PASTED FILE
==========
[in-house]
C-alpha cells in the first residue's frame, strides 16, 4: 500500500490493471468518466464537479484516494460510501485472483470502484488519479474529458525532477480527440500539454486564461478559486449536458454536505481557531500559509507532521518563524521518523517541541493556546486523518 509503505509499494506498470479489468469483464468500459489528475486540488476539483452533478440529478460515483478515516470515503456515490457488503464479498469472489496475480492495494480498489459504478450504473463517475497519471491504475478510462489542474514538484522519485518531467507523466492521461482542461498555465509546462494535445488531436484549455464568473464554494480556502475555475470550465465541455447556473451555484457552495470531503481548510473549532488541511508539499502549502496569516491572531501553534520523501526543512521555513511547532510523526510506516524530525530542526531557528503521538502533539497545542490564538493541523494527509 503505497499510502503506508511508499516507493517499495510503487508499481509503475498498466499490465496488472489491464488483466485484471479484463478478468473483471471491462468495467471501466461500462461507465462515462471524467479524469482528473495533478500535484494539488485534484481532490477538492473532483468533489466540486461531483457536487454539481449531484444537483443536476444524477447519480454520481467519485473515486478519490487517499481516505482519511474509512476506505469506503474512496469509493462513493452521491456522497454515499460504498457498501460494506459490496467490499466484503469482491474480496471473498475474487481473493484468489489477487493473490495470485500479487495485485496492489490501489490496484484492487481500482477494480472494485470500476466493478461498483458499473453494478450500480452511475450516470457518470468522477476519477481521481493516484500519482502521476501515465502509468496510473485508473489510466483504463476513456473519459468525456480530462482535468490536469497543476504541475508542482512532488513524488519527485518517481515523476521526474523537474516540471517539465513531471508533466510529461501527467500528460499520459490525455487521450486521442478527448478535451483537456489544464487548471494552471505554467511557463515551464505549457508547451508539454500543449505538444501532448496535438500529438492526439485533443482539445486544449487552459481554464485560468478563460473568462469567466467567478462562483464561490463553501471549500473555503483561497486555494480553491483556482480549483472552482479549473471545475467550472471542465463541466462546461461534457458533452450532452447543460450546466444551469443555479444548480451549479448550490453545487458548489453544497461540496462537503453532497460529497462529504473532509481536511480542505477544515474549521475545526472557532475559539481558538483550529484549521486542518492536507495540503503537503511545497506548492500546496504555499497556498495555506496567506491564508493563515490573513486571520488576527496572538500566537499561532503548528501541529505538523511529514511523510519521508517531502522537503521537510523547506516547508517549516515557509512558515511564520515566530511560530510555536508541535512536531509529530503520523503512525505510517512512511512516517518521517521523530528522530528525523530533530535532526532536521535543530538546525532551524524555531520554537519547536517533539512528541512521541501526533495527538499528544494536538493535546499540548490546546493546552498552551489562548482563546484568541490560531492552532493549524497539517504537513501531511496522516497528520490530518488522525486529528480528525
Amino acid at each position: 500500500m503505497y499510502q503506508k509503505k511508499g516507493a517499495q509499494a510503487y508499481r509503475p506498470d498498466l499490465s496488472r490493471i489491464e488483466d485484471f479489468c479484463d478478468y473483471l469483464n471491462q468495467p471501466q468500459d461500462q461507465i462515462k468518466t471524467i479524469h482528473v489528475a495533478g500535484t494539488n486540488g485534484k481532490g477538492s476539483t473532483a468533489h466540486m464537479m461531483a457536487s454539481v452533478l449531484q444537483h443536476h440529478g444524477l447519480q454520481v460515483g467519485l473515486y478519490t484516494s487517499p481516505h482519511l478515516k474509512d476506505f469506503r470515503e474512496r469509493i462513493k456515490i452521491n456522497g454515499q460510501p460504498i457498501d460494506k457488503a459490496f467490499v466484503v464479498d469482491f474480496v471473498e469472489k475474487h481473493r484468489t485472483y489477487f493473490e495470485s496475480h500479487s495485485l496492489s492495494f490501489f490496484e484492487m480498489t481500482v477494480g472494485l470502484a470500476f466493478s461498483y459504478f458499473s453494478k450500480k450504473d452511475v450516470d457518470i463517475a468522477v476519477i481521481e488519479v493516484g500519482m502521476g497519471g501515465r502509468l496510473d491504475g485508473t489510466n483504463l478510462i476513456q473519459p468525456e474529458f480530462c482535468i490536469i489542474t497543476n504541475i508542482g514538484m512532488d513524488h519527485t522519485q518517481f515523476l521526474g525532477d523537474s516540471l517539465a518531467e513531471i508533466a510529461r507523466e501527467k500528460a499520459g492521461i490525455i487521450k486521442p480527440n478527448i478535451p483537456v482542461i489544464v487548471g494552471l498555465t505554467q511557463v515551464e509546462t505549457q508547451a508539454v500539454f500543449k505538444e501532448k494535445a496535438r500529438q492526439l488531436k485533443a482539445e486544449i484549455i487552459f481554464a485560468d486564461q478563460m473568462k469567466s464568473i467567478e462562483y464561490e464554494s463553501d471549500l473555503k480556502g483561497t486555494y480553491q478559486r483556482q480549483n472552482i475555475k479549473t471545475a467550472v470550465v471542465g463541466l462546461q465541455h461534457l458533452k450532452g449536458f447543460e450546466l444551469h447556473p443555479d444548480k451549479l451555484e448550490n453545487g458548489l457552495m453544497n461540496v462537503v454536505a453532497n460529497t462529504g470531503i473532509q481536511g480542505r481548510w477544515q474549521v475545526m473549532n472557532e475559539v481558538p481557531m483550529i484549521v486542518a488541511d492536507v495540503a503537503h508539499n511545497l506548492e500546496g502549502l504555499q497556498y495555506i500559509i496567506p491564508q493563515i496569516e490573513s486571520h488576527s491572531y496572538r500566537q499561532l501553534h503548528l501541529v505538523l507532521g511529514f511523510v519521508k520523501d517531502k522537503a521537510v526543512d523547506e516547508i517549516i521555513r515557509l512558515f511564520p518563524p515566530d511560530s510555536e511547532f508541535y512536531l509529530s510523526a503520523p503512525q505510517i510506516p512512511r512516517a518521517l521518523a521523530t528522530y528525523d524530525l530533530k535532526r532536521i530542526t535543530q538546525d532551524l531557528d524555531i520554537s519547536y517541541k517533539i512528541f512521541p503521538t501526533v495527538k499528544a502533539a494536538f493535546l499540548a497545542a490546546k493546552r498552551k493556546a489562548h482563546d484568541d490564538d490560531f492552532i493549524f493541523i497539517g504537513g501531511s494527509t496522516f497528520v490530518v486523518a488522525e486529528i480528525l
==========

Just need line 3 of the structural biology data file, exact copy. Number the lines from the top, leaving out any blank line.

Amino acid at each position: 500500500m503505497y499510502q503506508k509503505k511508499g516507493a517499495q509499494a510503487y508499481r509503475p506498470d498498466l499490465s496488472r490493471i489491464e488483466d485484471f479489468c479484463d478478468y473483471l469483464n471491462q468495467p471501466q468500459d461500462q461507465i462515462k468518466t471524467i479524469h482528473v489528475a495533478g500535484t494539488n486540488g485534484k481532490g477538492s476539483t473532483a468533489h466540486m464537479m461531483a457536487s454539481v452533478l449531484q444537483h443536476h440529478g444524477l447519480q454520481v460515483g467519485l473515486y478519490t484516494s487517499p481516505h482519511l478515516k474509512d476506505f469506503r470515503e474512496r469509493i462513493k456515490i452521491n456522497g454515499q460510501p460504498i457498501d460494506k457488503a459490496f467490499v466484503v464479498d469482491f474480496v471473498e469472489k475474487h481473493r484468489t485472483y489477487f493473490e495470485s496475480h500479487s495485485l496492489s492495494f490501489f490496484e484492487m480498489t481500482v477494480g472494485l470502484a470500476f466493478s461498483y459504478f458499473s453494478k450500480k450504473d452511475v450516470d457518470i463517475a468522477v476519477i481521481e488519479v493516484g500519482m502521476g497519471g501515465r502509468l496510473d491504475g485508473t489510466n483504463l478510462i476513456q473519459p468525456e474529458f480530462c482535468i490536469i489542474t497543476n504541475i508542482g514538484m512532488d513524488h519527485t522519485q518517481f515523476l521526474g525532477d523537474s516540471l517539465a518531467e513531471i508533466a510529461r507523466e501527467k500528460a499520459g492521461i490525455i487521450k486521442p480527440n478527448i478535451p483537456v482542461i489544464v487548471g494552471l498555465t505554467q511557463v515551464e509546462t505549457q508547451a508539454v500539454f500543449k505538444e501532448k494535445a496535438r500529438q492526439l488531436k485533443a482539445e486544449i484549455i487552459f481554464a485560468d486564461q478563460m473568462k469567466s464568473i467567478e462562483y464561490e464554494s463553501d471549500l473555503k480556502g483561497t486555494y480553491q478559486r483556482q480549483n472552482i475555475k479549473t471545475a467550472v470550465v471542465g463541466l462546461q465541455h461534457l458533452k450532452g449536458f447543460e450546466l444551469h447556473p443555479d444548480k451549479l451555484e448550490n453545487g458548489l457552495m453544497n461540496v462537503v454536505a453532497n460529497t462529504g470531503i473532509q481536511g480542505r481548510w477544515q474549521v475545526m473549532n472557532e475559539v481558538p481557531m483550529i484549521v486542518a488541511d492536507v495540503a503537503h508539499n511545497l506548492e500546496g502549502l504555499q497556498y495555506i500559509i496567506p491564508q493563515i496569516e490573513s486571520h488576527s491572531y496572538r500566537q499561532l501553534h503548528l501541529v505538523l507532521g511529514f511523510v519521508k520523501d517531502k522537503a521537510v526543512d523547506e516547508i517549516i521555513r515557509l512558515f511564520p518563524p515566530d511560530s510555536e511547532f508541535y512536531l509529530s510523526a503520523p503512525q505510517i510506516p512512511r512516517a518521517l521518523a521523530t528522530y528525523d524530525l530533530k535532526r532536521i530542526t535543530q538546525d532551524l531557528d524555531i520554537s519547536y517541541k517533539i512528541f512521541p503521538t501526533v495527538k499528544a502533539a494536538f493535546l499540548a497545542a490546546k493546552r498552551k493556546a489562548h482563546d484568541d490564538d490560531f492552532i493549524f493541523i497539517g504537513g501531511s494527509t496522516f497528520v490530518v486523518a488522525e486529528i480528525l